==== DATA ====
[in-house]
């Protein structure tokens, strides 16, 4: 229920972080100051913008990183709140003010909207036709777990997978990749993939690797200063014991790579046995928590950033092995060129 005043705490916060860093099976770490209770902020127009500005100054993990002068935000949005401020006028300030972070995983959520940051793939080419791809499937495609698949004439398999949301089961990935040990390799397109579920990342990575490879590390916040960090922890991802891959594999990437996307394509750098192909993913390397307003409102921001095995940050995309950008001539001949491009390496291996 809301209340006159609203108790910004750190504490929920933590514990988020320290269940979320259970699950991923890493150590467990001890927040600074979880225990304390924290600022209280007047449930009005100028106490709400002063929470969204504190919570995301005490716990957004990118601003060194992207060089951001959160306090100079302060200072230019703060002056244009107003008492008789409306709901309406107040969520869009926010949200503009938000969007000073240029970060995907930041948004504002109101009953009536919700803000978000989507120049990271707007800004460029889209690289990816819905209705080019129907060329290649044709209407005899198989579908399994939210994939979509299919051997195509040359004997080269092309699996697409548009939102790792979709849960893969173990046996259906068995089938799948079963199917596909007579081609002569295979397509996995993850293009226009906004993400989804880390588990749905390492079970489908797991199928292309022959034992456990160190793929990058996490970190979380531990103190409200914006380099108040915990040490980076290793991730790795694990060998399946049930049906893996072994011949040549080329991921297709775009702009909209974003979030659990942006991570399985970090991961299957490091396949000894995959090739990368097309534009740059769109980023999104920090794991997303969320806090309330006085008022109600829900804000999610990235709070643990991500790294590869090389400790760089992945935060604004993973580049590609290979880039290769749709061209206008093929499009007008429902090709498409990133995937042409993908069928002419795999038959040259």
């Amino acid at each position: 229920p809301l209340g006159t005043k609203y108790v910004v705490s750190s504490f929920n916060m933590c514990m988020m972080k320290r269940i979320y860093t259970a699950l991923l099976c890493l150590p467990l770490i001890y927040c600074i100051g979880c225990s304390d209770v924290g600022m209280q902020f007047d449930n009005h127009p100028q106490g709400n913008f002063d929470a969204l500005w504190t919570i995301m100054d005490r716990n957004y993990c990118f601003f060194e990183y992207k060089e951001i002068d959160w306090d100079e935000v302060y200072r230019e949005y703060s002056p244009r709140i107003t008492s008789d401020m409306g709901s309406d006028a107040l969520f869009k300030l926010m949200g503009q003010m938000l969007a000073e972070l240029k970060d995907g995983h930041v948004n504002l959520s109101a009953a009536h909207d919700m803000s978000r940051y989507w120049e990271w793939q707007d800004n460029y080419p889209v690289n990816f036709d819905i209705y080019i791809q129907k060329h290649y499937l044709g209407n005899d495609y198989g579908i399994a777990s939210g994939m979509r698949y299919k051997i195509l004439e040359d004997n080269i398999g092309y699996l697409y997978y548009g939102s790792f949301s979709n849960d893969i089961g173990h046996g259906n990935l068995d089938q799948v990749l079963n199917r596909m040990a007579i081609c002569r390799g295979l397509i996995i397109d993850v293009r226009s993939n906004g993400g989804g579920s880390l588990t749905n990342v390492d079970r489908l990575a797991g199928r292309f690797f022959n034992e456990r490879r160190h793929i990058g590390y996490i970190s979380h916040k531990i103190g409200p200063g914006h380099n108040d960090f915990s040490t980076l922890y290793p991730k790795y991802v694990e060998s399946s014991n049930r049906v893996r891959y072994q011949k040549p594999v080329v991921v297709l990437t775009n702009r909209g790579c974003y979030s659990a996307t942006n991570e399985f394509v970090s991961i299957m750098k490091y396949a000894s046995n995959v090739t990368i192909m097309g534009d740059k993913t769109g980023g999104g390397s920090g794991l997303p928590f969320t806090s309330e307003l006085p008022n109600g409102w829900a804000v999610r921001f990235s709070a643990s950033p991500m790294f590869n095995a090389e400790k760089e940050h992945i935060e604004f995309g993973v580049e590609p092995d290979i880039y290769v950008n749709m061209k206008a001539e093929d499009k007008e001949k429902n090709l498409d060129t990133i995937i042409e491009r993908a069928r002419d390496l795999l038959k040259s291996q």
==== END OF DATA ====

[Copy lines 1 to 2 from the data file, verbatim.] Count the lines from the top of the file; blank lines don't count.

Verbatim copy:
[in-house]
């Protein structure tokens, strides 16, 4: 229920972080100051913008990183709140003010909207036709777990997978990749993939690797200063014991790579046995928590950033092995060129 005043705490916060860093099976770490209770902020127009500005100054993990002068935000949005401020006028300030972070995983959520940051793939080419791809499937495609698949004439398999949301089961990935040990390799397109579920990342990575490879590390916040960090922890991802891959594999990437996307394509750098192909993913390397307003409102921001095995940050995309950008001539001949491009390496291996 809301209340006159609203108790910004750190504490929920933590514990988020320290269940979320259970699950991923890493150590467990001890927040600074979880225990304390924290600022209280007047449930009005100028106490709400002063929470969204504190919570995301005490716990957004990118601003060194992207060089951001959160306090100079302060200072230019703060002056244009107003008492008789409306709901309406107040969520869009926010949200503009938000969007000073240029970060995907930041948004504002109101009953009536919700803000978000989507120049990271707007800004460029889209690289990816819905209705080019129907060329290649044709209407005899198989579908399994939210994939979509299919051997195509040359004997080269092309699996697409548009939102790792979709849960893969173990046996259906068995089938799948079963199917596909007579081609002569295979397509996995993850293009226009906004993400989804880390588990749905390492079970489908797991199928292309022959034992456990160190793929990058996490970190979380531990103190409200914006380099108040915990040490980076290793991730790795694990060998399946049930049906893996072994011949040549080329991921297709775009702009909209974003979030659990942006991570399985970090991961299957490091396949000894995959090739990368097309534009740059769109980023999104920090794991997303969320806090309330006085008022109600829900804000999610990235709070643990991500790294590869090389400790760089992945935060604004993973580049590609290979880039290769749709061209206008093929499009007008429902090709498409990133995937042409993908069928002419795999038959040259």